Top Scoops

Book Reviews | Gordon Campbell | Scoop News | Wellington Scoop | Community Scoop | Search

 

Transtasman Political Letter – July 21 Digest

Transtasman Political Letter – July 21 Digest

Transtasman is a subscriber newsletter published weekly and read widely in New Zealand and abroad. The following is a summary of this week's edition. To subscribe and read the full newsletter see.. http://Transtasman.co.nz

Labour, worried by the consolidation of National's poll lead, fired a broadside at Brash's credibility, but got one back over "waste" in education

.... The Nats go after the student vote with the next step of their tax relief package. But can there be tax cuts without spending cuts?

.... Sutton signs a trans-pacific trade deal, but is this as good as it gets in freeing up trade?

.... And what about the enigma that is Winston Peters?

....Through the political fog, we offer some answers.

Looking For The Knock-Out Punch

Even though the election date has yet to be named, politicians were circling each other this week, trying to land a knock-out blow. Labour believes it has stabilised the trend which saw it fall behind National in polls, so it took the offensive, targeting National's trustworthiness and credibility.

Parties In Full Campaign Mode

Both Labour and National are in full campaign mode. Labour's well-tried Campaign Committee consists of the PM, Michael Cullen, Steve Maharey, Trevor Mallard, and Pete Hodgson (who doubles as campaign strategist), who have a conference call each morning.

National Bids For The Student Vote

National, recognising it is far behind in the 18-to-24 demographic (it trails Labour 30% to 52 %), has designed an attractive policy plank in its election manifesto to reverse the trend. As part of its tax relief package, it plans to make interest payable on student debt tax deductible.

Sutton's Trade Moves

Trade Negotiations Minister Jim Sutton is to name Alistair Polson as NZ's Special Agricultural Trade Envoy, succeeding Graham Fraser, the former Dairy Board Chairman, in the role.

CAPITAL TALK

Are there signs of panic in the Beehive as the gap between Labour and National in political polls points to a change of Govt? Well, yes and no.

PLAY OF THE WEEK

Poll Positions

One of the polls guaranteed to provoke hand wringing around this time - and we've had this since 1996 - is the one which shows NZers don't understand MMP. Others will no doubt follow, and they will all show the average NZer has a clearer idea about how to find the square root of -1 than they do about how MMP works..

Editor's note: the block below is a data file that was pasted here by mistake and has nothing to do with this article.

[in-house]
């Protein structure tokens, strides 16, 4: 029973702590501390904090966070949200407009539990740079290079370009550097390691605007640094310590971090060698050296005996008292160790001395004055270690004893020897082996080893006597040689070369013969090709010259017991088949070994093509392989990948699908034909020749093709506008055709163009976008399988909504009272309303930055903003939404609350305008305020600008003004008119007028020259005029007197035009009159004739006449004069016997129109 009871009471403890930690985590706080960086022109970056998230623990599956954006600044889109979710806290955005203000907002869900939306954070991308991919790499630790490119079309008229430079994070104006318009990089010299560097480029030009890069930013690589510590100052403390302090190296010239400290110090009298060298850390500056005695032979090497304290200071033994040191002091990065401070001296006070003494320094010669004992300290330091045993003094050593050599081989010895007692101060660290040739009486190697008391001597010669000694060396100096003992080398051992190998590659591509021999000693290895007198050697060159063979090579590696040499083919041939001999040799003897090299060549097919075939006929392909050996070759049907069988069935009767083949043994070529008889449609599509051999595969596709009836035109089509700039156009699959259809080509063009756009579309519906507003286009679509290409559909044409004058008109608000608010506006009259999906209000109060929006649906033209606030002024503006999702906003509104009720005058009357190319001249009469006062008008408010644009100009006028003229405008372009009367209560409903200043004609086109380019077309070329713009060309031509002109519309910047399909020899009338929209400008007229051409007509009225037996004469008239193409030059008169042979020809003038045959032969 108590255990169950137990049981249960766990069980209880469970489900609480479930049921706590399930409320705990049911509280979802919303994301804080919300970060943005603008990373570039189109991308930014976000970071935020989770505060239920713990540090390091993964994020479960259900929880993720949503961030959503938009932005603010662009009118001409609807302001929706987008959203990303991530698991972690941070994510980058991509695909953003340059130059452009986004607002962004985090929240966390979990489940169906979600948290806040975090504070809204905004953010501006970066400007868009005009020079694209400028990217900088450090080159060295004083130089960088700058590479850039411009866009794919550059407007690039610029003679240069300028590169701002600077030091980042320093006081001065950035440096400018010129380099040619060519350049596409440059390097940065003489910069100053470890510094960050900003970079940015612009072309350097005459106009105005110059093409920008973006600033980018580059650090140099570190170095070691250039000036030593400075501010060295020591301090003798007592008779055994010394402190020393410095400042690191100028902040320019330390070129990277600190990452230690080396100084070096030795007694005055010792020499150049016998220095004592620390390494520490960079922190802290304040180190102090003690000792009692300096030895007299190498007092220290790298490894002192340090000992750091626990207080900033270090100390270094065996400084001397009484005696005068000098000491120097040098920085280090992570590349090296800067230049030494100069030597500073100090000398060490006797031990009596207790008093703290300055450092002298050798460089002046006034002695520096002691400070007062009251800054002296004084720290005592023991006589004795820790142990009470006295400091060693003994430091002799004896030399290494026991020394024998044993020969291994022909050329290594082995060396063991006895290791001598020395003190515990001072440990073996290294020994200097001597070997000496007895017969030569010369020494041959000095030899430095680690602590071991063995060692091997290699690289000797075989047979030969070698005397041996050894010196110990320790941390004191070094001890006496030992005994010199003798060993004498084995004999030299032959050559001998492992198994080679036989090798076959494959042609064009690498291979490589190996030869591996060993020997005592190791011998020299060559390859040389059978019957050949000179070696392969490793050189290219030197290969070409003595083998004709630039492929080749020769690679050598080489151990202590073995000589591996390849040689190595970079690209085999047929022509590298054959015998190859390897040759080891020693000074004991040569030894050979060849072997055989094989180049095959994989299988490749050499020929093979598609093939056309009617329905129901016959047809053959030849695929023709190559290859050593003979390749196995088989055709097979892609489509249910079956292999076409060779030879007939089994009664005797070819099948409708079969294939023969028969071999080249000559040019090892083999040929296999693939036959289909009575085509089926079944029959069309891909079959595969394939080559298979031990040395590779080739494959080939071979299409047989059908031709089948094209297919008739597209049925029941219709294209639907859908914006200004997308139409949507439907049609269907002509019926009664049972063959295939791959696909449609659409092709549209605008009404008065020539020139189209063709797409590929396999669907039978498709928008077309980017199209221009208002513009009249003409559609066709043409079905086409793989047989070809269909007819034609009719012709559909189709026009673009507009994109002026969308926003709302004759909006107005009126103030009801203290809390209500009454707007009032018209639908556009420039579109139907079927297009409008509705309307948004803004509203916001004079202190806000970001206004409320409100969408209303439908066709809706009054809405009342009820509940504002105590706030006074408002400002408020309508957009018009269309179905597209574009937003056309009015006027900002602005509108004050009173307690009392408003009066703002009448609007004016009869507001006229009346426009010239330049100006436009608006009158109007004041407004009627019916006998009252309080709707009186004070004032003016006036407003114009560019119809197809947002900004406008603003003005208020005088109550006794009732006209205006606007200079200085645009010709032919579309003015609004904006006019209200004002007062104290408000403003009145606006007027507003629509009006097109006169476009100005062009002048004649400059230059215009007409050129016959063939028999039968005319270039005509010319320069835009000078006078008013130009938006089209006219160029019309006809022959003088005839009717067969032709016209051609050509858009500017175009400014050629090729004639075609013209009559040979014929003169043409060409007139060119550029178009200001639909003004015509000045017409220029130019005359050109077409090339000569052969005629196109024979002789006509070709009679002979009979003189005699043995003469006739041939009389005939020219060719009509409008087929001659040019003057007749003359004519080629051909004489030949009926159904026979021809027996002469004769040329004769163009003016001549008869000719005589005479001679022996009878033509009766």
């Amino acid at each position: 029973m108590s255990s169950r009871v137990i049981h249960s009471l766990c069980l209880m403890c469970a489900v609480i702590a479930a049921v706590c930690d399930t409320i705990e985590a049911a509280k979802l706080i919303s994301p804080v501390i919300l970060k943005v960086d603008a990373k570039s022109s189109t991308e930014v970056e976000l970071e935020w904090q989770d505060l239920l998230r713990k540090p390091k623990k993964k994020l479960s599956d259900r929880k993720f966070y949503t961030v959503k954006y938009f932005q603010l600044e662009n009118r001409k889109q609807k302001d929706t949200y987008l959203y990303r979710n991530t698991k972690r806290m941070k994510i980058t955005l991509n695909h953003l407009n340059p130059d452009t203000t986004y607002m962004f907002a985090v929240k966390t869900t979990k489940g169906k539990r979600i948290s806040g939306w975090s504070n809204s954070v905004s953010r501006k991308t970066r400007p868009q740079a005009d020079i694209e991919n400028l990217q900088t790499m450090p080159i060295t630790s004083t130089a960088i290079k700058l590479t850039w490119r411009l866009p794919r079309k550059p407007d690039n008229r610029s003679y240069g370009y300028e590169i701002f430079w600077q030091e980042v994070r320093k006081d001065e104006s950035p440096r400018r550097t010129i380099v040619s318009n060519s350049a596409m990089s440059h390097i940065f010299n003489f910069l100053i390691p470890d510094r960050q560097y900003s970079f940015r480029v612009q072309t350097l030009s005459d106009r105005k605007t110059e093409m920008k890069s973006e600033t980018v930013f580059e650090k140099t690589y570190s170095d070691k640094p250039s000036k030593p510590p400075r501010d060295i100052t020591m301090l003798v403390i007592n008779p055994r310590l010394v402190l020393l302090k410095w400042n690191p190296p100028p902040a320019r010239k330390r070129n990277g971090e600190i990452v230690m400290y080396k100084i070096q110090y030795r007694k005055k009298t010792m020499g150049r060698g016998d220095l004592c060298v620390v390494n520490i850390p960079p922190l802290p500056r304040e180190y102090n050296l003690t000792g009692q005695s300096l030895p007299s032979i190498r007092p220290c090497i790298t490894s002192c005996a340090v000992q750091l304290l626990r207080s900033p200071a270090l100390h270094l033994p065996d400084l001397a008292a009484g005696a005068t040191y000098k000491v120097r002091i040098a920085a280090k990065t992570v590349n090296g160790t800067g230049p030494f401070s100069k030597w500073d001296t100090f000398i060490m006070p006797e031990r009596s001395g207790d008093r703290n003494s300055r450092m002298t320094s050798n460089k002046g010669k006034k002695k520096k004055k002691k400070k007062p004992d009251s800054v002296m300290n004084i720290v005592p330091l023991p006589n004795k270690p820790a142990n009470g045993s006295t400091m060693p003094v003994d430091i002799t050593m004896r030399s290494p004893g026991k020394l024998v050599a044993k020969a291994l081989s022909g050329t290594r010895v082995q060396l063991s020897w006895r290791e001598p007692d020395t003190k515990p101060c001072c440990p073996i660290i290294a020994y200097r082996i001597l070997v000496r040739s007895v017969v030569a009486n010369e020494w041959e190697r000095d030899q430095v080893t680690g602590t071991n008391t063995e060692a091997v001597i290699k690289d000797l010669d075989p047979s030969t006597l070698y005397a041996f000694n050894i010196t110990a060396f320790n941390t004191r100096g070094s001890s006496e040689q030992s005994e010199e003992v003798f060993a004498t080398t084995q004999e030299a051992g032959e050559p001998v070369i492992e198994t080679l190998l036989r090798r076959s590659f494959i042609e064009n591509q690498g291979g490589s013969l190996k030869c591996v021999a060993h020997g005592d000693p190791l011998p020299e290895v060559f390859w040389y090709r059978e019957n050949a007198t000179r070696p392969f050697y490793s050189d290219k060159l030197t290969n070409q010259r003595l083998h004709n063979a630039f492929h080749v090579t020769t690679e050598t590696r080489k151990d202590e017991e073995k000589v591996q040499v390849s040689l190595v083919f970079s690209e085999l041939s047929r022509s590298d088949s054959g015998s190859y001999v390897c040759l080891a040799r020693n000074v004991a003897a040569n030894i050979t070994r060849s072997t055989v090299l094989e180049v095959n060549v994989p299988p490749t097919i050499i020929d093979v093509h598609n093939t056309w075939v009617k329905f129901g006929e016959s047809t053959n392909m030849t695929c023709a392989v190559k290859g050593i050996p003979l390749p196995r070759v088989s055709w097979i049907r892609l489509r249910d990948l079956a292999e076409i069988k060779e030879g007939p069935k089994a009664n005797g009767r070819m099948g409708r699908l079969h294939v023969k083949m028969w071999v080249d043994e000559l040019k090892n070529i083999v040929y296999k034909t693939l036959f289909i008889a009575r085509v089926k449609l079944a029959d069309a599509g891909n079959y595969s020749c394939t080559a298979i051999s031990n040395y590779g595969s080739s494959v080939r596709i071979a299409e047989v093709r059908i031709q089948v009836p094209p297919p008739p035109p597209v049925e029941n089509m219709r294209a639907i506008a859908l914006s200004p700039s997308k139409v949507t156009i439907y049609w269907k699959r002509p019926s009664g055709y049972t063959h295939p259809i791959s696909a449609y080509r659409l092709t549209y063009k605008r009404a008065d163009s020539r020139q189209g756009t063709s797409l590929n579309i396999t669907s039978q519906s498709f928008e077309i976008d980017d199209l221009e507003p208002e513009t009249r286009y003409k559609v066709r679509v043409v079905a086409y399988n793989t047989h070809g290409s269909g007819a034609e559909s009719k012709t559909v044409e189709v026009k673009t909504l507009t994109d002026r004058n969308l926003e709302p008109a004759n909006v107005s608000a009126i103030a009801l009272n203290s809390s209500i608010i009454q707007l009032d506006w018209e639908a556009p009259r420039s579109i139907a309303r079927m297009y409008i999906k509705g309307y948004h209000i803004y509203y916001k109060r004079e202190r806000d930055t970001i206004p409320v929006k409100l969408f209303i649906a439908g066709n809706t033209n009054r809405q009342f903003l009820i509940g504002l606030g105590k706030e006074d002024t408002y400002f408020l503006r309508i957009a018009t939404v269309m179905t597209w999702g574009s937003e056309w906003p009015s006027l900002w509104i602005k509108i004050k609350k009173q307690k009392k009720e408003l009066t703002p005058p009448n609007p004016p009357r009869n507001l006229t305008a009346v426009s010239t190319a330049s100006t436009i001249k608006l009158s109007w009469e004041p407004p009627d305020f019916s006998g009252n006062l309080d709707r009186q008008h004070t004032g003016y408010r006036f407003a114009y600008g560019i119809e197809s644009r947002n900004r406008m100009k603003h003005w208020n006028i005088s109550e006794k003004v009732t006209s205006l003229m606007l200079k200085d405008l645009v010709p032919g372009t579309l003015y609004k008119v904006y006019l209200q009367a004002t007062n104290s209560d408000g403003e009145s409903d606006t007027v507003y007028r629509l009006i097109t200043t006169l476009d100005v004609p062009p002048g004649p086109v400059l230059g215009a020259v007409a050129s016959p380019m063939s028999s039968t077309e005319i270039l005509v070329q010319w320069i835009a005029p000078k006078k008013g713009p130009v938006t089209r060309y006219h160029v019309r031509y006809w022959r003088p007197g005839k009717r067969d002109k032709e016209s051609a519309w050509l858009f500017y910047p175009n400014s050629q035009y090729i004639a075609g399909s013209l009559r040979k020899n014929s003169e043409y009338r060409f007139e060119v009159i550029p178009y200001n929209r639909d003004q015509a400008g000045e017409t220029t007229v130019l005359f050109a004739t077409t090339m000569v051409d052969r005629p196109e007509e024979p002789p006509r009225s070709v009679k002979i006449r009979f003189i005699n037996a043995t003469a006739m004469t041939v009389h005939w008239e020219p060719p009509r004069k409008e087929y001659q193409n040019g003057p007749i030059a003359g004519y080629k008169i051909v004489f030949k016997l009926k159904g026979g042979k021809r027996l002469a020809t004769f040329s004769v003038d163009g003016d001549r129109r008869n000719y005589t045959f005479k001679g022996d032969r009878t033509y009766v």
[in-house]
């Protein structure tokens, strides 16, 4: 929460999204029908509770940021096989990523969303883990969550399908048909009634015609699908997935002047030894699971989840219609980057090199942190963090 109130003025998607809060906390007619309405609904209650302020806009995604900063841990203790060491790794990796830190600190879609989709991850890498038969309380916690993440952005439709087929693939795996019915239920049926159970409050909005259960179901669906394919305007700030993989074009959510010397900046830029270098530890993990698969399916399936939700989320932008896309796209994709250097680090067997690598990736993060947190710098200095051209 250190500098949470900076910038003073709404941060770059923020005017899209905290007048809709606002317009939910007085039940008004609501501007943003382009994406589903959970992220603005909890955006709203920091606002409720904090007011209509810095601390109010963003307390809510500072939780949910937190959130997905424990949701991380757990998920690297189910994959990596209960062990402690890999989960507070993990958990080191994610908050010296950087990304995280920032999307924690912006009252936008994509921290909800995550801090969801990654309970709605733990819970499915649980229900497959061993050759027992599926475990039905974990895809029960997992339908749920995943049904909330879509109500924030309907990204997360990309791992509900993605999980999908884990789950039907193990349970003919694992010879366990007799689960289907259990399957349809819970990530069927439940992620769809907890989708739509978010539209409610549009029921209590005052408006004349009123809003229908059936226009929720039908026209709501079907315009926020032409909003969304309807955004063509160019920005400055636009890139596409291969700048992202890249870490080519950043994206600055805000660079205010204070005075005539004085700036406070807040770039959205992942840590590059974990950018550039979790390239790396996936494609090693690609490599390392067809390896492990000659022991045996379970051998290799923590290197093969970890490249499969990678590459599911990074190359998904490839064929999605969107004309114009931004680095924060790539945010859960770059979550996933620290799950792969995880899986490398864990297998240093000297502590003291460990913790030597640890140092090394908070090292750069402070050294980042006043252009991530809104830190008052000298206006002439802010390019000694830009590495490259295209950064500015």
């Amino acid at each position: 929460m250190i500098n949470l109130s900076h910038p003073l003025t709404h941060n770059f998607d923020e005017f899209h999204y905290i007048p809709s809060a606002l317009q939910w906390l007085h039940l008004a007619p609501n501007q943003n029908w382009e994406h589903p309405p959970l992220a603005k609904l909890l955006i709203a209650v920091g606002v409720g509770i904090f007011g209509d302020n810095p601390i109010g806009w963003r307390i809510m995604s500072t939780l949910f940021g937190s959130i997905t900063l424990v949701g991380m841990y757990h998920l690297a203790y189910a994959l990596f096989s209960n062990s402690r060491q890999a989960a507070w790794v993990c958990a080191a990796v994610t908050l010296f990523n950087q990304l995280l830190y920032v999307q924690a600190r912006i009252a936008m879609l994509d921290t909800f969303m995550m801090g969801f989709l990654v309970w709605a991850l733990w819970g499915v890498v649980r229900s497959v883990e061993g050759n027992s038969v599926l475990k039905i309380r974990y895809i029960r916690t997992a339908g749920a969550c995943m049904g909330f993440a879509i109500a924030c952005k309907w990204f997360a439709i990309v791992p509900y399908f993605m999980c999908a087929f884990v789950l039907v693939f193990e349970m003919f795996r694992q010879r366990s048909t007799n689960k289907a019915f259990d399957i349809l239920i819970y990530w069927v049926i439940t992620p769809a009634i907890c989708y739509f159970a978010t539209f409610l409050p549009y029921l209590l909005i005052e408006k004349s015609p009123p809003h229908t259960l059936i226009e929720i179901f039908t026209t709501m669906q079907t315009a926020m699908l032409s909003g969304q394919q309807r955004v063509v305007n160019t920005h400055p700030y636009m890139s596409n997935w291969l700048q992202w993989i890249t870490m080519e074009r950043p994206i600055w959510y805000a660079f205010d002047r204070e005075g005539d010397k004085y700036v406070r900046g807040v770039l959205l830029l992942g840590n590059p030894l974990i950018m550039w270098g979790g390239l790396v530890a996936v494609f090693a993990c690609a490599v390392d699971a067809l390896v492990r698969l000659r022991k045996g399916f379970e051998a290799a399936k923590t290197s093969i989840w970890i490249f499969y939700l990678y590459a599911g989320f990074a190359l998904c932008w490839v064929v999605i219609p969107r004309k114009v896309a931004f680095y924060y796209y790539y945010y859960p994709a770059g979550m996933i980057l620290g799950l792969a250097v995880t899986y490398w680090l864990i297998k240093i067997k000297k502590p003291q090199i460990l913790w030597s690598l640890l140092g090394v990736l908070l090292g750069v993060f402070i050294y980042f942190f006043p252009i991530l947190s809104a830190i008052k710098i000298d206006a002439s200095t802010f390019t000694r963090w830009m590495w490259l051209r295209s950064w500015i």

Transtasman is a subscriber newsletter published weekly and read widely in New Zealand and abroad. The above is a summary of this week's edition. To subscribe and read the full newsletter see.. http://Transtasman.co.nz

© Scoop Media

 
 
 
Top Scoops Headlines

 

Gordon Campbell: On The Selling Out Of The Kurds

Kurdish lives were expended to serve US – not Kurdish – military and diplomatic goals, in the belief that the US and European powers the Kurds had served so steadfastly in the battle against IS terrorism would be rewarded, afterwards. Instead, there is every indication the Kurds are being sold out once again. More>>

ALSO:

Gordon Campbell: on the inquiry into the abuse of children in care

Apparently, PM Jacinda Ardern has chosen to exclude faith-based institutions from the government’s promised inquiry into the abuse of children in state care. Any role for religious institutions – eg the Catholic Church – would be only to observe and to learn from any revelations that arise from the inquiry’s self-limiting focus on state-run institutions… More >>

Summer Reading:

Charlotte Graham: I OIA'd Every Council In NZ...

A “no surprises” mindset and training and advice that has taught public servants to see any media interaction as a “gotcha” exercise perpetrated by unscrupulous and scurrilous reporters has led to a polarised and often unproductive OIA process. More>>

ALSO:

Veronika Meduna: The Kaikoura Rebuild

A Scoop Foundation Investigation The South Island’s main transport corridor will be open to traffic again, more than a year after a magnitude 7.8 earthquake mangled bridges and tunnels, twisted rail tracks and buried sections of the road under massive landslides. More>>

Charlotte Graham: Empowering Communities To Act In A Disaster
The year of record-breaking natural disasters means that in the US, as in New Zealand, there’s a conversation happening about how best to run the emergency management sector... More>>

ALSO: